Date of Graduation


Document Type


Degree Type



Eberly College of Arts and Sciences


Physics and Astronomy

Committee Chair

Mikel Holcomb

Committee Member

Aldo Romero

Committee Member

Edward Flagg

Committee Member

Loren Anderson

Committee Member

Ken Showalter


The valence of atoms often has a strong effect on the properties of materials, such as magnetism, conductivity, and superconductivity. The atomic valence is often perturbed at the surface and/or interface and this deviation may play a strong role in many physical phenomena such as interfacial coupling and dead layers, both magnetic and electric. In this dissertation, I present a non-destructive approach of combining two X-ray absorption detection modes, electron yield and fluorescence, with very different probing depths in conjunction with theory to map out the layer-by-layer valence of a thin film.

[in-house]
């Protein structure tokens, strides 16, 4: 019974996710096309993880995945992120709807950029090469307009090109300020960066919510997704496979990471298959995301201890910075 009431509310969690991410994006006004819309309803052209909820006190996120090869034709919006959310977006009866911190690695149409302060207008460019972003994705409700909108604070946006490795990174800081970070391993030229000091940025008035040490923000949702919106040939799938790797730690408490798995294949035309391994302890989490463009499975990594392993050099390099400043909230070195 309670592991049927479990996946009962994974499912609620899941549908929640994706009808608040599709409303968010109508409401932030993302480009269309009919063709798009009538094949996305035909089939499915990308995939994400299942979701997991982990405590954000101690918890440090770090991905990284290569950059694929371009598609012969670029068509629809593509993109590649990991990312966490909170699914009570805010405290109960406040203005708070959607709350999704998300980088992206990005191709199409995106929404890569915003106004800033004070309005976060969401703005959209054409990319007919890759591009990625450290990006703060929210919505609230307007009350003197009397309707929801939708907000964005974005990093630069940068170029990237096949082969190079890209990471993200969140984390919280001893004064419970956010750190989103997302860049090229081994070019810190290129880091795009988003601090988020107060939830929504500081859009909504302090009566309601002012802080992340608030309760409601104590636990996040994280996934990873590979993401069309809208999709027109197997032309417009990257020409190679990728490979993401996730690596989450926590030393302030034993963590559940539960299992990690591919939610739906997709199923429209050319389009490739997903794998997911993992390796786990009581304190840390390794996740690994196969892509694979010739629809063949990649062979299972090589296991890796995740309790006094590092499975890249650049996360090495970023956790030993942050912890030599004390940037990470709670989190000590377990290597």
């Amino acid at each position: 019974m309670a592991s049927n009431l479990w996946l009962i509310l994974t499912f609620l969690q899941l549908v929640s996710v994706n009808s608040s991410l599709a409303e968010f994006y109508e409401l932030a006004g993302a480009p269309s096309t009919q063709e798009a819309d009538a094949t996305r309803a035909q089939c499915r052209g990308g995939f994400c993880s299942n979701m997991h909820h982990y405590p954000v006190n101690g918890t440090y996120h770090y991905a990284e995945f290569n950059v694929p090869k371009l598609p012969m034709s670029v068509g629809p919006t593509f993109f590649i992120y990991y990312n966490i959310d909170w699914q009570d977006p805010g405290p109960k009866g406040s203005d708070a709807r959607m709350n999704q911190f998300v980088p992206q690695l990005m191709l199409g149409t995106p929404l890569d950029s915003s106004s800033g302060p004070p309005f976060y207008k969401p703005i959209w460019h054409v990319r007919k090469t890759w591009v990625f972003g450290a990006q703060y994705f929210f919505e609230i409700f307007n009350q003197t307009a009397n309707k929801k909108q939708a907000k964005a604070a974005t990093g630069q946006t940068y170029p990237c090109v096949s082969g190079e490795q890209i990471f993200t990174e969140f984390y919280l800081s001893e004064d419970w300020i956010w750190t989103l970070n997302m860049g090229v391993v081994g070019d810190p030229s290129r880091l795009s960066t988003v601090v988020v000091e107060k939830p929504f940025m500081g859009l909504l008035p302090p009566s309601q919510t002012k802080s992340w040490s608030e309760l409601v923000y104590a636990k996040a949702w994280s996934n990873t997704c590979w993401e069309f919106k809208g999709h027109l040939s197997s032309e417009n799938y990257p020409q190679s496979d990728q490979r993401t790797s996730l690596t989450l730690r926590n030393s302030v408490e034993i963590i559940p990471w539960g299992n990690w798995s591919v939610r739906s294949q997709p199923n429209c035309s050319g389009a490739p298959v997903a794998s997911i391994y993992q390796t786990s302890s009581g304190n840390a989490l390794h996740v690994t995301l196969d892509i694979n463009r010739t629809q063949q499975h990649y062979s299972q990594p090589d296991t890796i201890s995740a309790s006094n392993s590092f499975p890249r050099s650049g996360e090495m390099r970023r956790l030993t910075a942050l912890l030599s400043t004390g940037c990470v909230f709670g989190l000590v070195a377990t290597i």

The weighted average Mn atomic valence as measured from the two modes are simultaneously fitted using a model for the layer-by-layer variation of valence based on theoretical model Hamiltonian calculations. Using this model, the Mn valence profile in thin film La0.7Sr0.3MnO3 (LSMO) is extracted and the valence within each layer is determined to within an uncertainty of a few percent. It was found that while the bulk averaged valence hovers around its expected value of 3.3, a significant deviation occurs within several unit cells of the surface and interface. The surface valence increases to up to Mn3.7+, whereas the interface valence reduces down to Mn2.5+. These results were supported by density functional theory calculations. The change in valence from the expected bulk value is consistent with charge redistribution due to the polar discontinuity at the film-substrate interface. The comparison with theory employed here illustrates how this layer-by-layer valence evolves with film thickness and allows for a deeper understanding of the microscopic mechanisms at play in this effect. These results offer insight on how the two-dimensional electron gas is created in thin film oxide alloys and how the magnetic ordering is reduced with dimensionality. Preliminary magnetic depth profiling measurements, discussed in the last section, show an enhancement and suppression of the material’s net magnetization at the interface and surface, respectively. This correlation indicates that the observed change in valence may well play a role in the magnetic properties at the film boundaries.